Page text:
"People should not have to live in the shadows and in fear, nor should they have to risk their lives to come to a place where they can find honest work to provide for their loved ones," declares San Francisco's archbishop in a statement released for National Migration Week, Jan. 7-14.
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"Sadly," Archbishop Salvatore Cordileone wrote, contention over immigration issues "continues to grow," marked "especially in this last year, with many of our friends, neighbors, relatives, co-workers and fellow parishioners living in fear of being separated from their families at any given moment, afraid that any little misstep or untimely encounter could result in deprivation of livelihood and loved ones."
The archbishop exhorted Catholics to become "well versed in the Church's teaching on migration" and said it is "imperative that all people native to our country get to know immigrants and migrants, and listen to their stories."
"Immigration is an issue which … looks very different when one can put a human face to it," Cordileone said, continuing: "As Pope Francis has stated, 'Each migrant has a name, a face and a story.'"
Alluding to his pastoral experience in his native San Diego Diocese which borders Mexico, the Spanish-fluent Cordileone said he has seen "up close the need for immigration reform, and the human tragedy that results from our failure to achieve it."
He described "one of the first pastoral invitations" as a young auxiliary bishop for San Diego "to celebrate Mass in a cemetery in the Imperial Valley… for those who had died trying to enter the United States through the desert."
"The graves were unmarked. They had to be," he wrote. "Their bodies were found, unidentified. There were over 200 such victims buried in that cemetery at the time."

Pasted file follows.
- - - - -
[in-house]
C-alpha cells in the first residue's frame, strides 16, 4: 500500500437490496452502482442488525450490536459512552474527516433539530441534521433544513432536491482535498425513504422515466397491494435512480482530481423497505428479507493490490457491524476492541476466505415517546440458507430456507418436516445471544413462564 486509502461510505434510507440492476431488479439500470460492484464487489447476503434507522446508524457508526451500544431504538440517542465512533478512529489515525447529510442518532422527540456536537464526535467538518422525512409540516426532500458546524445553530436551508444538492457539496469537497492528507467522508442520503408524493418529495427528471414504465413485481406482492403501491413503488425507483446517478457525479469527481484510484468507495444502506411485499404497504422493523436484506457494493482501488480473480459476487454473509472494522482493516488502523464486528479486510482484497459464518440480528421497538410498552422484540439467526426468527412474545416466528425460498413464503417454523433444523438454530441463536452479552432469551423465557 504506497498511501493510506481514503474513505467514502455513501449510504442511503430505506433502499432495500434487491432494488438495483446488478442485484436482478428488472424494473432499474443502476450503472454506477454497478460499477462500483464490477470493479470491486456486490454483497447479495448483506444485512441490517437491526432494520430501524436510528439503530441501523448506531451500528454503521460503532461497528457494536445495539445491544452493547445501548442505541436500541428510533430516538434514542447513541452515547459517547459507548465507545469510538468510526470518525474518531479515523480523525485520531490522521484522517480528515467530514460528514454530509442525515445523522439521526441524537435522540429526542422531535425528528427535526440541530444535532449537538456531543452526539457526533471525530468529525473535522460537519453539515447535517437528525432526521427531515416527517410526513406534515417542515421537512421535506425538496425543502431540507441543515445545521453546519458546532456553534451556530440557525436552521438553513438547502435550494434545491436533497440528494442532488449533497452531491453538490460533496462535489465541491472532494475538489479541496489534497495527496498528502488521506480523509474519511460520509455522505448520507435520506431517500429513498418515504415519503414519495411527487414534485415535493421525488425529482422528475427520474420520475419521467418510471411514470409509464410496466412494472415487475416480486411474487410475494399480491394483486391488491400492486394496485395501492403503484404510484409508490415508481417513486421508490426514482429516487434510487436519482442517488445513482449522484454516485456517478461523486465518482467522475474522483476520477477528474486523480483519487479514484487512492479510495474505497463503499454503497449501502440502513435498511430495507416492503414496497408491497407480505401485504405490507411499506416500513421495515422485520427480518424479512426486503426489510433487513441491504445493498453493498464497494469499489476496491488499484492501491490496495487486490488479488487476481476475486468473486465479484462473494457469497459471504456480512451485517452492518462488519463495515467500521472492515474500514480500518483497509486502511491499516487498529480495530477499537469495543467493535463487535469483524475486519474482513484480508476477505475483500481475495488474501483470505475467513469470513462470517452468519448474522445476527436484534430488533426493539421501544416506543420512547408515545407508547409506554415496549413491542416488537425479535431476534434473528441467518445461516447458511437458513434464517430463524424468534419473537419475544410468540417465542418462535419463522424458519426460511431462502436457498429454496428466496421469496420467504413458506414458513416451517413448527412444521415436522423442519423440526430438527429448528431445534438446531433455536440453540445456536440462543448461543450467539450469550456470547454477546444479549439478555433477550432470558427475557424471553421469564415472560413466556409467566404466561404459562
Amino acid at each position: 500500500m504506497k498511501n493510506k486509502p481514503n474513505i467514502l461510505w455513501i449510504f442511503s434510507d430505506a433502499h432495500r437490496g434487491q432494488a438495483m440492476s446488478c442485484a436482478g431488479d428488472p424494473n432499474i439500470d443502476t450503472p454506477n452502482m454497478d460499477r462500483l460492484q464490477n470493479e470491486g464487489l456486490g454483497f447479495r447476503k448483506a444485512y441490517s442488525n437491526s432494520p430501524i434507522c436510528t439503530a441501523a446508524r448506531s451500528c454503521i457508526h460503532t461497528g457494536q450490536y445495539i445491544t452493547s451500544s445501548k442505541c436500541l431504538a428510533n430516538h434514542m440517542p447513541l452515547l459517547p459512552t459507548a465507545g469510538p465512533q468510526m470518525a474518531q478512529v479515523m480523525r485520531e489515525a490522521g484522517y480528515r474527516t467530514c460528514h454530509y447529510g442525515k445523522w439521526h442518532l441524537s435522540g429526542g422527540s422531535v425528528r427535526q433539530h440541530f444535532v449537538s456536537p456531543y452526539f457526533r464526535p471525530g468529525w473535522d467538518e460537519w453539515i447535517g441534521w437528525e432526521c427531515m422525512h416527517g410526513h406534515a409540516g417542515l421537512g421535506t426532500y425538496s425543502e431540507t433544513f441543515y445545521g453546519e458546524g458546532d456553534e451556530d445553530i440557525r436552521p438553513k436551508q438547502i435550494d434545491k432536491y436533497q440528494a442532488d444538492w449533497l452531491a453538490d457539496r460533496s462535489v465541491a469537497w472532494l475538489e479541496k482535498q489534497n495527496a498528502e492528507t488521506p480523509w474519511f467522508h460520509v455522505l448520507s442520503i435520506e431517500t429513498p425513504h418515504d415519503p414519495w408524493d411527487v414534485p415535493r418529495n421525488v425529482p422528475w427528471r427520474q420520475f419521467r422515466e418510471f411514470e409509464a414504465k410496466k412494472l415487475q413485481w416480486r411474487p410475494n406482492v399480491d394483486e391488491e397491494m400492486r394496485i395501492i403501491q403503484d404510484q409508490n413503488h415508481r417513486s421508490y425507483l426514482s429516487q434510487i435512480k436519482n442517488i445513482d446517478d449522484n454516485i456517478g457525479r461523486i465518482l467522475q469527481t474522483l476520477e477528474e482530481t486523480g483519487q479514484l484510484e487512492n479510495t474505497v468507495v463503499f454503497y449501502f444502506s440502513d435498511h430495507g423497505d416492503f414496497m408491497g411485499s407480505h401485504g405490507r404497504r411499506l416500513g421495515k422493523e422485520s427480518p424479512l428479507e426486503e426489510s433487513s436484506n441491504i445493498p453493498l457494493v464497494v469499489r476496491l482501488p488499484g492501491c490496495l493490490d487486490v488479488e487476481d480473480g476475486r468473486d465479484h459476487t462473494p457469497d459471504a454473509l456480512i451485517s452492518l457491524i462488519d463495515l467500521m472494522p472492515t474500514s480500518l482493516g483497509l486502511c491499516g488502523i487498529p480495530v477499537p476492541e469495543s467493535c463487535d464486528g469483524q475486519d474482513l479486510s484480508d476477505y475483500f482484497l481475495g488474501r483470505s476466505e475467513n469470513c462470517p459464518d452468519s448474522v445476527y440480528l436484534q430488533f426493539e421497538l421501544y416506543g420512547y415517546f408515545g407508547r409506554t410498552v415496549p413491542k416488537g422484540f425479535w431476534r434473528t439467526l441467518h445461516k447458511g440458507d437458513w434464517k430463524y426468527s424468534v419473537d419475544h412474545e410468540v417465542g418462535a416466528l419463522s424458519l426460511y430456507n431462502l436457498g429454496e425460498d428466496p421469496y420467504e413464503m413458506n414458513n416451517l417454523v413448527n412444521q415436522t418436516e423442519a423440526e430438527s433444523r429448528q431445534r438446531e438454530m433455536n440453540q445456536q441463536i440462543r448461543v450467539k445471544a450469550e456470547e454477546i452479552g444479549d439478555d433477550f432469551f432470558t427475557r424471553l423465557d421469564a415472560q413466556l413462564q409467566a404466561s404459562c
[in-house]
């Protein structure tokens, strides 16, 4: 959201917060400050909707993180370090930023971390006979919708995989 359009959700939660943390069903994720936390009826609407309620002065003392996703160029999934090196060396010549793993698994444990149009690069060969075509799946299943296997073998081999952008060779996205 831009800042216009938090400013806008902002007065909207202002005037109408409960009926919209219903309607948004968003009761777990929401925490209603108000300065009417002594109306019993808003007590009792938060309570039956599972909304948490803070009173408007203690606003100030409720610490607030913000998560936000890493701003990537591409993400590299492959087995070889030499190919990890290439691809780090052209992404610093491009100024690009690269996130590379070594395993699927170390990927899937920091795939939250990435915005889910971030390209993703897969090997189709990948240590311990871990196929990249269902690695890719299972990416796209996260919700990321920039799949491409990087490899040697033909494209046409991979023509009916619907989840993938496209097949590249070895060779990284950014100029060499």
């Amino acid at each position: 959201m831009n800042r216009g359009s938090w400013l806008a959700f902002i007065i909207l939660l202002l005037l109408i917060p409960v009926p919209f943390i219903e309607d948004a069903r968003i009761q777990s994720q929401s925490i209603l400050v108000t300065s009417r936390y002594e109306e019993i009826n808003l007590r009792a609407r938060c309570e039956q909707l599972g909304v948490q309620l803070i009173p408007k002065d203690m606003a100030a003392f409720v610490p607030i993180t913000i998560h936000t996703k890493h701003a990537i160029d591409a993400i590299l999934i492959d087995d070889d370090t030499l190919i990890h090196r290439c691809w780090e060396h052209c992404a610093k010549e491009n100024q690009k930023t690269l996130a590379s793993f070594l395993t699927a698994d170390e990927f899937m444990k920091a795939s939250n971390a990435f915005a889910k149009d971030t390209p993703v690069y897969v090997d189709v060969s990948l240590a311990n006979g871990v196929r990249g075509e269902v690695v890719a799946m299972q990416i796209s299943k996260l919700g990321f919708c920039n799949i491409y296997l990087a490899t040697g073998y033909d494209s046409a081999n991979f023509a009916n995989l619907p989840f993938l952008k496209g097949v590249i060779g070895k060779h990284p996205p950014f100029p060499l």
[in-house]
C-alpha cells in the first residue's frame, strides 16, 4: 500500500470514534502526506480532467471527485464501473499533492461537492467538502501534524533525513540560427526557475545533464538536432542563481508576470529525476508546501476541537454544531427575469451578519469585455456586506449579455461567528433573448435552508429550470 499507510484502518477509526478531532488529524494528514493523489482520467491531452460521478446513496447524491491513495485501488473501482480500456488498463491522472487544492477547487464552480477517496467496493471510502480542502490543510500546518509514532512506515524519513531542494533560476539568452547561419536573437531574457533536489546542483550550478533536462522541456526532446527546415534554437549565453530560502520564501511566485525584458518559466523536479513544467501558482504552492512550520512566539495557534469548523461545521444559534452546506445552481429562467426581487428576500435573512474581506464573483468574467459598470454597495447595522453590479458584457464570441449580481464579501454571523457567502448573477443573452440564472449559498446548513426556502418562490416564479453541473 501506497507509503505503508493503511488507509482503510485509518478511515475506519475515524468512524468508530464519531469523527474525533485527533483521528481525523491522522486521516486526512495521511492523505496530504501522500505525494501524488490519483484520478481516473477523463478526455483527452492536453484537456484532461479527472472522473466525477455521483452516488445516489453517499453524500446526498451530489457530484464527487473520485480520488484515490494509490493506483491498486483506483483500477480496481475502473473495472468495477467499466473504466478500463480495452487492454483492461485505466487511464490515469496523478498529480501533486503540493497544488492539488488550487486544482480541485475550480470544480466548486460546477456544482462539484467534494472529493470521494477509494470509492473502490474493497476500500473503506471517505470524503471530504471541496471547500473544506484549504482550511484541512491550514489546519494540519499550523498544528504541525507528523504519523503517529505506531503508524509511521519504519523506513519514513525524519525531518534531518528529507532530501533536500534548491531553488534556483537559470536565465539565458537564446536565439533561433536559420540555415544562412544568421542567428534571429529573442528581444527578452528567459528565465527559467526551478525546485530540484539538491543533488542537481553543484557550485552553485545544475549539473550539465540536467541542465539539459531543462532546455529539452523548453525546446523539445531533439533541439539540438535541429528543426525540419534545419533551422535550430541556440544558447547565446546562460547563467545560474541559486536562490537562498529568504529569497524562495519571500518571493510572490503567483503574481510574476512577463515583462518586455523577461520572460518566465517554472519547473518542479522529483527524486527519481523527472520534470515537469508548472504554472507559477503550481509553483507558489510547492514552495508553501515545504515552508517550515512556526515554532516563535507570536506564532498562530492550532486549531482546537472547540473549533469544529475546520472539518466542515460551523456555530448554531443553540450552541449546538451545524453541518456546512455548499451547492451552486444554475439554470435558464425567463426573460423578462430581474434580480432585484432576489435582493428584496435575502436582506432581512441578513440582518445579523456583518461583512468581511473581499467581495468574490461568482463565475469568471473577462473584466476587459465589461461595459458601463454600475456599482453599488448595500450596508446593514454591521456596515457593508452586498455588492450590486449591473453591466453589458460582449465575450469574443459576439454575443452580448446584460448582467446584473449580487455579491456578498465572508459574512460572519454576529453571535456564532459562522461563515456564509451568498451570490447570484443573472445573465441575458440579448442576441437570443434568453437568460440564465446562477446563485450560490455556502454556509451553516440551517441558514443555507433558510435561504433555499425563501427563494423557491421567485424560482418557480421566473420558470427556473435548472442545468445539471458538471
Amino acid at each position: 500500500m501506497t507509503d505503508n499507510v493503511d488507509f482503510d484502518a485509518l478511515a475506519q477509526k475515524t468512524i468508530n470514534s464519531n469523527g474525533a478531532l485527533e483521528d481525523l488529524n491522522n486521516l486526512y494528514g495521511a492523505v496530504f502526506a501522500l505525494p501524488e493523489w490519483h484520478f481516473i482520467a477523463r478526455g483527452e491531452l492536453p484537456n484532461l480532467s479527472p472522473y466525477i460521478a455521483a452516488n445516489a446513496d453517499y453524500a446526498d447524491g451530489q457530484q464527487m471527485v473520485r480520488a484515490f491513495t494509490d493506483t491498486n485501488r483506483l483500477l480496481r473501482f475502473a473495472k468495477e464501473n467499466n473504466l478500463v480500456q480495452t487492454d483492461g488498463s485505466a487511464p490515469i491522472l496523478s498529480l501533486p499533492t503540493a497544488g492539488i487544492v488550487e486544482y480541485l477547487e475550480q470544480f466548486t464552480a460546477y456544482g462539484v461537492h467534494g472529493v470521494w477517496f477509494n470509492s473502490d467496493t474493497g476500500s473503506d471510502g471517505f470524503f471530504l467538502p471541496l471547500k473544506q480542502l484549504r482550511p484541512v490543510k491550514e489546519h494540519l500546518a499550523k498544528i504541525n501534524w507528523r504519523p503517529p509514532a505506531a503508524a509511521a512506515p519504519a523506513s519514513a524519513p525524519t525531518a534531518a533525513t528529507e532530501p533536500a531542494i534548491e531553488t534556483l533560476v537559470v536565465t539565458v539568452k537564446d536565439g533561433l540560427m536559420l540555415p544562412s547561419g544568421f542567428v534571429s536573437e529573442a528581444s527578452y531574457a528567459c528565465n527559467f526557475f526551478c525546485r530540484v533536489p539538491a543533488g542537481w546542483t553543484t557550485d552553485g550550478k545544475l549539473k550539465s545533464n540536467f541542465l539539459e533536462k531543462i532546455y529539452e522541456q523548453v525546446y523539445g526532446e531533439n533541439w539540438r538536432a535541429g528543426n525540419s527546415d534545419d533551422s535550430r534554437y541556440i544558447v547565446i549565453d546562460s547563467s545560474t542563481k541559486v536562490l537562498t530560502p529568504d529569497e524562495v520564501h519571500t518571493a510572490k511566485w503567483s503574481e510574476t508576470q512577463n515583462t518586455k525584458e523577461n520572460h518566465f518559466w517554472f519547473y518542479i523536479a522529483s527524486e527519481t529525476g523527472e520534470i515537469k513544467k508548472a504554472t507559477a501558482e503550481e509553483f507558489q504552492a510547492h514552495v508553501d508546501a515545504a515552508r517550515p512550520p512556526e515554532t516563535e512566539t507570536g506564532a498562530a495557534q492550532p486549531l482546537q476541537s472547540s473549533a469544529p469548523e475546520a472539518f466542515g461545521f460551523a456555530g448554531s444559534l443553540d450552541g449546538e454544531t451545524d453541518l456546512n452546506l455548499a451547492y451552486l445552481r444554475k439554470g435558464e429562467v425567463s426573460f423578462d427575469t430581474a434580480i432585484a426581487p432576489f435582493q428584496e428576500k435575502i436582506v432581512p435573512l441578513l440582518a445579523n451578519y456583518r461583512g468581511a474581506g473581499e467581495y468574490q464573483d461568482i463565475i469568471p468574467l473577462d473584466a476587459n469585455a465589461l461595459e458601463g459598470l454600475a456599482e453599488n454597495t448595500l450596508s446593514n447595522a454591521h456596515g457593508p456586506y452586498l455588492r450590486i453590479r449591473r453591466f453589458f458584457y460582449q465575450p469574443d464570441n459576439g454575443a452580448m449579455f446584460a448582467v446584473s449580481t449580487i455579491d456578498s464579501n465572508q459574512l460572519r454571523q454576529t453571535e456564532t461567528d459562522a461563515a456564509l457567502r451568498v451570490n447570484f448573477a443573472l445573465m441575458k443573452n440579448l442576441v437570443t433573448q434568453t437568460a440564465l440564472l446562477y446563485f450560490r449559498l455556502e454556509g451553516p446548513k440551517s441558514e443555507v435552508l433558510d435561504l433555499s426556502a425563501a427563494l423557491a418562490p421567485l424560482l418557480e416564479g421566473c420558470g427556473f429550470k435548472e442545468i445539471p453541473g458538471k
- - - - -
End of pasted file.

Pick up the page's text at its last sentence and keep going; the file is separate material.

Cordileone was also immersed in the lives of refugees and immigrants while pastor of Our Lady of Guadalupe Parish in Calexico, California, on the Mexican border in the early 1990s.
Echoing the theme of the 2018 National Migration Week, "Many Journeys, One Family," Cordileone stated, "Every one of us in this country has an immigration story somewhere in our families' lineage, and so in justice we must not see the newly arrived immigrant in our midst as 'the other' or, even worse, a statistic, but rather pay attention to and care for them."
Cordileone urged readers to study the 2003 statement, "We Are Strangers No Longer: Together on a Journey of Hope," issued jointly by the Mexican and U.S. episcopal conferences.
San Francisco has declared itself a sanctuary city, and several Bay Area congregations have embraced sanctuary status, including San Francisco's two Jesuit parishes, St. Agnes and St. Ignatius of Loyola.
Since 1980, the U.S. bishops have set aside an early week in January to mark National Migration Week.
[Dan Morris-Young is NCR's West Coast correspondent. His email is firstname.lastname@example.org.]
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